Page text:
Are you looking to get away from proprietary instrumentation? 

Are you interested in open source observability but lack the knowledge to just dive right in? 

This workshop is for you, designed to expand your knowledge and understanding of open source observability tooling that is available to you today.

Dive right into a free, online, self paced, hands-on workshop introducing you to Prometheus. Prometheus is an open source systems monitoring and alerting tool kit that enables you to hit the ground running with discovering, collecting, and querying your observability today. Over the course of this workshop you will learn what Prometheus is, what it is not, install it, start collecting metrics, and learn all the things you need to know to become effective at running Prometheus in your observability stack. 

Previously, I shared an introduction to Prometheusinstalling Prometheusan introduction to the query language, and exploring basic queries as free online workshop labs. In this article you’ll continue your journey using advanced Prometheus queries with PromQL .

Your learning path dives deeper into using advanced PromQL queries. Note this article is only a short summary, so please see the complete lab found online here to work through it in its entirety yourself:

The following is a short overview of what is in this specific lab of the workshop. Each lab starts with a goal, in this case it is fairly simple:

This lab takes you deeper into PromQL expanding your query toolbox with more advanced queries for visualizing collected metrics data.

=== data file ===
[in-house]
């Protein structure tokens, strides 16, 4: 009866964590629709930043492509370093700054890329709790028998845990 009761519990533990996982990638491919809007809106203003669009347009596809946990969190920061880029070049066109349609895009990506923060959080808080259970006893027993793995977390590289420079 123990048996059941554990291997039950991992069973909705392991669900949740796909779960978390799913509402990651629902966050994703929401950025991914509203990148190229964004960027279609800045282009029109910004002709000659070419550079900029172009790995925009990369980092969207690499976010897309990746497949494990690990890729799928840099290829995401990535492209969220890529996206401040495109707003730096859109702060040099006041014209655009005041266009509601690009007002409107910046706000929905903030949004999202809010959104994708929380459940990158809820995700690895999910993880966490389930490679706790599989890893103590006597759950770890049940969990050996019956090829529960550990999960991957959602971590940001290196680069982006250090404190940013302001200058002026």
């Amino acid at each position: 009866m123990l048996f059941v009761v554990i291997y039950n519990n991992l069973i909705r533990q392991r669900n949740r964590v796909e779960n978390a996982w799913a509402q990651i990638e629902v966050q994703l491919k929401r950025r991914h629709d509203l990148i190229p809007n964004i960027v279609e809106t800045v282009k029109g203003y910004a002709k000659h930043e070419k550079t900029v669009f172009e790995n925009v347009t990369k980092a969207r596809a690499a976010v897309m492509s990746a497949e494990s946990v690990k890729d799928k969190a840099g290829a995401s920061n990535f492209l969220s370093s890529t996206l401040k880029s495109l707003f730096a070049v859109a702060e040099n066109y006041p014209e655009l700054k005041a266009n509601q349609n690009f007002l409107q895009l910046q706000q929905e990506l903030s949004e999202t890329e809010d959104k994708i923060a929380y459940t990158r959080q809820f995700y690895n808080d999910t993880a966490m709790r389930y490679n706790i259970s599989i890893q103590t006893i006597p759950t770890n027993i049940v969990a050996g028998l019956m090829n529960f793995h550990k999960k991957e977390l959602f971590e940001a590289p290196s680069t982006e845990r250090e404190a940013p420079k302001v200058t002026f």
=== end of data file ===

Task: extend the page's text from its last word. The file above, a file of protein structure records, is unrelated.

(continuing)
A start is made by looking back in review, sharing how you’ve gotten an understanding of how to build and execute basic PromQL queries so far. You’ve done this up to now using the default Prometheus console expression browser and graphs. 

For this lab you’ll be diving deeper into PromQL and to broaden your knowledge of the tooling available, you’ll install, configure, and query using an open source query tool called PromLens. This is one of the best assistants you can find to help you build and understand what you are querying while seeing the results directly.

Installing PromLens

Your first task is to install on your machine PromLens, a standalone tool for learning PromQL and displaying insights into the queries you are running. 

To test out your new installation, you dive right into the concept of nested queries. PromQL expressions are not a single query, but often a set of nested expressions, each one being evaluated and used as an argument or operand to the expressions above it in the nested structure. You run examples of nested queries and explore their results using the teaching aspects of PromLens in the explainer tab.

When this query is entered: rate(demo_api_request_duration_seconds_count{job="services"}[5m])

You see the explanation of each part of this query in PromLens like this:

These explanations are extremely valuable when you are first starting out and trying to master a complex functional language like PromQL.

Language theory

Before diving in further, you explore some of the language theory and definitions that are crucial to you learning to use PromQL effectively. There are two concepts of expression type when talking about querying Prometheus and it’s crucial you’re able to understand the differences: